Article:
50 Years: AnnMary Vu, SP

50 Years: AnnMary Vu, SP

Given name: AnnMary Guong Vu

AnnMary Vu, SP

Born in 1947 in northern Vietnam, Sister AnnMary Vu had a mother of strong Catholic faith who taught herself to read and write and then taught her children using Bible stories. In 1954, when the Geneva Treaty divided Vietnam into North and South, the family was among nearly one million Catholics who went south to continue to practice their faith. If caught by Communists, they faced arrest or death.

Both parents worked day and night to afford an education for their children. As a third grader, Sister AnnMary was introduced to religious life at an Adorers of the Holy Cross convent and then sent to a Saigon boarding house for special studies. When she transferred to a high school run by the same religious community in Dalat, she discovered that she loved and excelled at mathematics.

Sister AnnMary’s father died when she was 13, and her mother raised their five children, all but one of whom became nuns or a seminarian.

Sister AnnMary entered the novitiate in 1962, right after her junior year. After first vows, she finished her senior year studies in the afternoons and taught 70 fourth graders in the morning. Next she earned a bachelor’s degree in physics and chemistry at Dalat University and was valedictorian in 1972.

Felt like caged bird in Saigon

When she was assigned to teach at her religious community’s boarding house for young girls and also at the regular high school for girls, the future looked bright. But on April 30, 1975, Saigon fell to the Communists and Catholics began trying to flee the country. All the members of her religious community gathered inside their biggest convent and school in Saigon. “I felt as if I were an active bird being caged,” Sister AnnMary recalled. “I kept praying harder and harder.”

She learned later that her family had gotten on a bus headed home from Saigon, but found everything in their house and her mother’s fabric store gone. Meanwhile, at the convent there was little food. Sister AnnMary recalled a book she had read and its advice to “thank God for even an unlucky thing, a loss, and a pain, etc. … for all are God’s graces.”

Sister AnnMary was assigned to stay and run the school. She discovered that while the Communists had the power, the people had the knowledge. Then nuns were prohibited from teaching and had to work in factories or fields. For six years, Sister AnnMary worked in a bamboo curtain factory, or taught piano to children and tutored. Her married brother was sent to a Communist prison for three years. Her younger brother, who already had finished theological studies, was not allowed to be ordained. He fled the country after several failed attempts, traveling to a refugee camp in Malaysia and then to Canada.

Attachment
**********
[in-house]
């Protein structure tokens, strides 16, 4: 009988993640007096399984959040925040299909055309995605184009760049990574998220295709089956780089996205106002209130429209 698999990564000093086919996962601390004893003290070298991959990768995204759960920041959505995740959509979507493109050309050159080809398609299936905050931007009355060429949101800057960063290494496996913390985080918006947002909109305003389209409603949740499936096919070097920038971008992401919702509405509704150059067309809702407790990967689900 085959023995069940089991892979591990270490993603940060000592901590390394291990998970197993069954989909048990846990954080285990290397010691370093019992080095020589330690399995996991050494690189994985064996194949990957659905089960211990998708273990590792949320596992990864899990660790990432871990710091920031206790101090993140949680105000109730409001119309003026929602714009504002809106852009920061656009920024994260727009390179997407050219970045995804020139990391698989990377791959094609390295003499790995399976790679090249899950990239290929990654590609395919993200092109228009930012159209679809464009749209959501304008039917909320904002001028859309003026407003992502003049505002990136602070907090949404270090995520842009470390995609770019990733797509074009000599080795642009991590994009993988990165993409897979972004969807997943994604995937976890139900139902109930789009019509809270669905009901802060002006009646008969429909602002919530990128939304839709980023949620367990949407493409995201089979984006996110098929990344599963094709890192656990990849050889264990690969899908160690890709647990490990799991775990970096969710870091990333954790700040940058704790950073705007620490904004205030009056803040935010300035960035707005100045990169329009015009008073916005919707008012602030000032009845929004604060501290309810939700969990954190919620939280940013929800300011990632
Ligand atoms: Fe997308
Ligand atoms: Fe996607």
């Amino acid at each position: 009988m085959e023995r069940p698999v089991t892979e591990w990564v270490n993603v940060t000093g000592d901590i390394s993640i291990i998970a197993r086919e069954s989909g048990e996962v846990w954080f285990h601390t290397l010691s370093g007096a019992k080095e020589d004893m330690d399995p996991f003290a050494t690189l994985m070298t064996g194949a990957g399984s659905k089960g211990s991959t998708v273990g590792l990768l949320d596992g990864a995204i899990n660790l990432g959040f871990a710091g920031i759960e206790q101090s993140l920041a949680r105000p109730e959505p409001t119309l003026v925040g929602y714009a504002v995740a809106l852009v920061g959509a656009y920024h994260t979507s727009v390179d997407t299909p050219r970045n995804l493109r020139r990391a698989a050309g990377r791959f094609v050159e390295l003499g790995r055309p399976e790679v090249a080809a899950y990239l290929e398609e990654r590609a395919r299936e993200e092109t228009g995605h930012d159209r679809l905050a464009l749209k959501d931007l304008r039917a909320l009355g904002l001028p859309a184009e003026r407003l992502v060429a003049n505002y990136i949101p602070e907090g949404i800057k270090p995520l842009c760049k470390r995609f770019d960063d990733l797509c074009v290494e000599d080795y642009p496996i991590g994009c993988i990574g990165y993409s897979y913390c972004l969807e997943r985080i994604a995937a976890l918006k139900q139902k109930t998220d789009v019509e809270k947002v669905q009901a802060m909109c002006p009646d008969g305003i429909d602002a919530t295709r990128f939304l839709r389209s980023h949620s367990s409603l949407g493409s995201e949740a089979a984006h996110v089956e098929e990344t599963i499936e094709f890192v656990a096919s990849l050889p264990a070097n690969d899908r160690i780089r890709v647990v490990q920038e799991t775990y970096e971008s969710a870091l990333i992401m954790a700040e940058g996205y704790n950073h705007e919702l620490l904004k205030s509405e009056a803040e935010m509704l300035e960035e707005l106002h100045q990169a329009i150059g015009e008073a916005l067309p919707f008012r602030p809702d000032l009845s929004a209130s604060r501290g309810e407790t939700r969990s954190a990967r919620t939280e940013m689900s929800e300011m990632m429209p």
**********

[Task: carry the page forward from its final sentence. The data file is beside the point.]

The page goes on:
Family survives dramatic sailboat escape

Sister AnnMary’s family decided that they needed to escape together for the sake of the children. It was all or nothing; if Sister AnnMary stayed in Vietnam with her religious community, the rest would stay, too. “I discussed it with my superior and my spiritual director, and I prayed to God to help me decide,” Sister AnnMary recalled. Finally, her family escaped in a small sailboat in 1981, 11 people ranging from a 71-year-old to a 2-month-old. There was no food or drink.

“We put our faith and trust in God,” Sister AnnMary said. Despite a thunderstorm with strong winds and heavy rain, they floated until they were rescued by a German ship and taken to a Philippine refugee camp. Three months later, she and her mother were sent to Germany, and two years later Sister AnnMary was reunited with her religious community in Portland, Ore., in January 1983. She learned to speak English in community college classes and then enrolled in computer science at Portland State University.

Helped organize canonization of Vietnamese Martyrs

After graduation she worked on Catholic publications in Vietnamese in New Orleans, helped organize the canonization of 117 Vietnamese Martyrs by Pope John Paul II in Rome in 1988, and set up a print shop for her religious community in Portland in 1992. She was sent to the Washington (D.C.) Theological Union for two years, and then to the Institute of Religious Formation at St. Louis University for a year before returning to Portland to become formation director.

In 2000, Sister AnnMary requested and received permission to enter a transfer program into the Sisters of Providence, Mother Joseph Province, and prepared to move to Seattle in June. She suffered a stroke and a second one four months later. She completed her transfer in a ceremony in Seattle in October 2003.

“During three years of my probation, I did find that the Sisters of Providence community’s charism perfectly matched mine,” she said. The words of Mother Joseph (“Whatever concerns the poor is always our affair.”) and of St. Vincent (“When you no longer burn with love, others might die of the cold.”) have been two beacons leading her tirelessly toward the poor and the needy wherever she goes. “The more I’ve served, the more I’ve gained energy; nothing could stop me,” she recalled. Serving others has brought her closer to her God every minute daily.

Recently, Sister AnnMary moved from Spokane to St. Joseph Residence in Seattle. She is taking it all in stride. “I truly believe that Provident God let things happen along the way of my life to guide me to choose His plan for me where He could show His loving care to me.”